The Philippine Overseas Employment Administration (POEA) warned against falling for recruiters promising jobs in Afghanistan, Iraq and Syria.
Overseas Pinoy workers were reminded against falling for supposed job offers to troubled countries.
The Department of Foreign Affairs (DFA) recommended the immediate suspension of overseas voters registration in five areas considered hotspots.
The DFA had also recommended the suspension of registration in Libya, Ukraine, and the Gaza Strip.
The Department of Labor and Employment also imposed a total ban on the deployment of OFWs to Afghanistan, on which the DFA had placed Alert Level 3 (voluntary repatriation).
The agency said Afghanistan has been experiencing tension following the presidential elections last June 14.
The deployment ban on new hires for Afghanistan issued on December 17, 2007 is still in effect.
Covered by the ban imposed by the POEA Governing Board are returning/vacationing overseas Filipino workers bound for Afghanistan.
Visit this link for more overseas jobs: www.workabroad.ph
When it comes to Filipino food, Panga’s Bulalo and Laing Restaurant is the place to be. Cynthia Panga, a former household service worker is now a business woman and the owner of the said restaurant in Salalah, Oman.
Pangan’s luck in the food business began when her former Omani employer offered her the chance to manage a restaurant.
“Five years naging katulong ako, nag-part time ako ng seven months. After that, may nakilala ako, amo ko. Nag-offer siya sa akin. Offeran kita, kaya mo bang mag-manage ng restaurant?” she said.
Panga has been in Oman for 22 years, single-handedly providing for her three children after her husband left them. She accepted the offer even though she did not have any background in running that kind of business.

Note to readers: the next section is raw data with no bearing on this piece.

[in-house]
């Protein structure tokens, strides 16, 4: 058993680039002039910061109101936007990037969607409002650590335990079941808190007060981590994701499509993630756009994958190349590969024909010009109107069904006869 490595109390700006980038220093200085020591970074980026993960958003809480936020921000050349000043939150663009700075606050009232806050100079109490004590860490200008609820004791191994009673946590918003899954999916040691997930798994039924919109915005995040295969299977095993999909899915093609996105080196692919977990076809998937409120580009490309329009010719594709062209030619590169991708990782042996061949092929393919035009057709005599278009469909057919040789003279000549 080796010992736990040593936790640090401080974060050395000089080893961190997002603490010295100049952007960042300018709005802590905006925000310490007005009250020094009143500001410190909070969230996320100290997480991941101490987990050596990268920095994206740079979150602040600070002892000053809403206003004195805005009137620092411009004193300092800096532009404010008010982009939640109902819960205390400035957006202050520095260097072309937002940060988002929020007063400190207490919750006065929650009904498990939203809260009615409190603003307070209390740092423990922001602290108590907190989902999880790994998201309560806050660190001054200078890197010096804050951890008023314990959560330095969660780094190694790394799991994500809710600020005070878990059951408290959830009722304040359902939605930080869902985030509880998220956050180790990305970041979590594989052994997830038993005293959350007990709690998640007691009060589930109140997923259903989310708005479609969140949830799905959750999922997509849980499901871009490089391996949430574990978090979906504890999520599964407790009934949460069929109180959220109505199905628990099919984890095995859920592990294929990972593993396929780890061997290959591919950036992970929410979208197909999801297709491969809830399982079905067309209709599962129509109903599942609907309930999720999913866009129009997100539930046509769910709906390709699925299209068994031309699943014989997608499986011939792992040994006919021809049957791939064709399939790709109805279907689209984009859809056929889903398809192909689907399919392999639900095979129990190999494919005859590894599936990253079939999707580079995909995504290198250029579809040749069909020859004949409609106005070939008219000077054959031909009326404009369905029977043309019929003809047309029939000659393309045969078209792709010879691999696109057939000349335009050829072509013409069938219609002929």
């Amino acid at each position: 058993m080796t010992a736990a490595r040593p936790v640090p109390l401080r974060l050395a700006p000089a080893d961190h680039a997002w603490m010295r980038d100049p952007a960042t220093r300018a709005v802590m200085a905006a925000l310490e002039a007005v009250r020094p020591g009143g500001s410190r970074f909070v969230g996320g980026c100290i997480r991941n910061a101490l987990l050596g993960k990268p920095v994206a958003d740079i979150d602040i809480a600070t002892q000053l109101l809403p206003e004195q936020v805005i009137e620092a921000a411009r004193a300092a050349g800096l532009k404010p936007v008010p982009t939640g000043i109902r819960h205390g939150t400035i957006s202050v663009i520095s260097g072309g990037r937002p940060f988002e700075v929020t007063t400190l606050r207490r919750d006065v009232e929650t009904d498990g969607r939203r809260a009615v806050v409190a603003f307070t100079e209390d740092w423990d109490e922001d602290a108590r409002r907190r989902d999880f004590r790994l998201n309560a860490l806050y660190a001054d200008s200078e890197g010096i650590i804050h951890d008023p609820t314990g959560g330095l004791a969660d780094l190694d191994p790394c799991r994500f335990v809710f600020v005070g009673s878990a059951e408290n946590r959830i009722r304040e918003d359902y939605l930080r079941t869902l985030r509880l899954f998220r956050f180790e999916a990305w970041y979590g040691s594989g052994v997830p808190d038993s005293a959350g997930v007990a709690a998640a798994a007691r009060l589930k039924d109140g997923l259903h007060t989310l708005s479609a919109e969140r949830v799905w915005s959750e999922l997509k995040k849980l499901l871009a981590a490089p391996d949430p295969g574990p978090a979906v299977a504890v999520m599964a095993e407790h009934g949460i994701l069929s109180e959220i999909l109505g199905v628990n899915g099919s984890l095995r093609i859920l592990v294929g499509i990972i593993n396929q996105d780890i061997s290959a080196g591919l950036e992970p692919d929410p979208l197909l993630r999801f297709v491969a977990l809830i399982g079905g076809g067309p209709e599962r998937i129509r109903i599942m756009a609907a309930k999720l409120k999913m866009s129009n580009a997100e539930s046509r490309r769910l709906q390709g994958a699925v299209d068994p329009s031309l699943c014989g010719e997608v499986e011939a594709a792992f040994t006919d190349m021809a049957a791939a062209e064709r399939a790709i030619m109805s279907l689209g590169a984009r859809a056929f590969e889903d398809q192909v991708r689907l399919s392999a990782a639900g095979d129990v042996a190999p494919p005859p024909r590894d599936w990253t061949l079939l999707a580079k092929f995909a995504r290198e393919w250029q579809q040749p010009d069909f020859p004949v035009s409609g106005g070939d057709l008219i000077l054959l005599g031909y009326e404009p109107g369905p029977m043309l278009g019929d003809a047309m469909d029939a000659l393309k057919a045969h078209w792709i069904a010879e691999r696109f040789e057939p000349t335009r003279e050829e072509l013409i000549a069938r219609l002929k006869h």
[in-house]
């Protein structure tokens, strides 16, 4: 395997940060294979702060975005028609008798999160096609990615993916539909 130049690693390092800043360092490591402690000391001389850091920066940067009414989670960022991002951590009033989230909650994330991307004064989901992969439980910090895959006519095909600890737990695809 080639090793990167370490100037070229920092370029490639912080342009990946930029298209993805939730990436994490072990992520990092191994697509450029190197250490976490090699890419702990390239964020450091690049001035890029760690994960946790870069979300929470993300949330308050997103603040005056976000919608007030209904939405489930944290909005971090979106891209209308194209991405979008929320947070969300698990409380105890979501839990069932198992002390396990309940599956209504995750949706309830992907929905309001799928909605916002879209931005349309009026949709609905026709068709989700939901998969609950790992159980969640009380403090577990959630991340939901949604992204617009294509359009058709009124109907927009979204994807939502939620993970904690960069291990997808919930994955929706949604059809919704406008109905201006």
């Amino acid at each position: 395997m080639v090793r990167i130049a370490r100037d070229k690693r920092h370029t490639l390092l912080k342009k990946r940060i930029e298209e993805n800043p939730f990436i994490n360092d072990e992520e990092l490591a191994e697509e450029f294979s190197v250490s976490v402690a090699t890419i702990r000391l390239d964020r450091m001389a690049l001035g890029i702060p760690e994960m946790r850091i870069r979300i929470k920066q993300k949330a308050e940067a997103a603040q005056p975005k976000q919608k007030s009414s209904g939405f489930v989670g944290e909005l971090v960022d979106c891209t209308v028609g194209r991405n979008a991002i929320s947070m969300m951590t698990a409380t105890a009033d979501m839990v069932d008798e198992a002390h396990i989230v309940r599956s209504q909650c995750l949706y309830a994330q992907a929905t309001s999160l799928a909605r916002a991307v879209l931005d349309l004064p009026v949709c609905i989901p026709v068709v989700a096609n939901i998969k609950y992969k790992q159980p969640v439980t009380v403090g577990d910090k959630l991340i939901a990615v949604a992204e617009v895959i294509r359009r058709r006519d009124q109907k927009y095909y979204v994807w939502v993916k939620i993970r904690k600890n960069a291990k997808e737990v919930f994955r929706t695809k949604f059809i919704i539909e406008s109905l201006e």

That decision proved to be the best as her luck started coming in and she was able to start her very own restaurant business. She is also sharing the blessings by providing jobs in her business to relatives and other Pinoys.
She still finds time to support to the Filipino community. The restaurant also enabled Pangan to send her children to school, save, and invest in properties in the Philippines.
See and apply to service and domestic jobs at: www.workabroad.ph posted by POEA-licensed agencies.
Senate President Pro-Tempore Ralph Recto asked for an increase in the emergency funds for distressed overseas Filipino workers (OFWs) in the 2015 national budget. He said this emergency assistance fund should be raised to at least P1 billion. Recto said, the proposed 2015 budget of P537 million for the assistance of Filipinos in distress abroad is grossly inadequate in light of unstable conditions in strife-vulnerable countries which could anytime trigger the evacuation of Filipinos. The million fund in the proposed budget next year were divided in three programs namely Assistance to Nationals Fund (ATF) under the Department of Foreign Affairs with a proposed budget of P350 million, Welfare Services to OFWs (P187.7 million), and Emergency Repatriation Program (P50 million) under the Department of Labor and Employment (DOLE). The amount, he said, is a drop in the bucket or one-tenth of one percent of the P1.115 trillion pesos that overseas Filipinos remitted through formal channel last year. Funds which can be tapped to assist an estimated 10 million Filipino nationals abroad are lodged in three items in the proposed P2.6 trillion national budget for next year.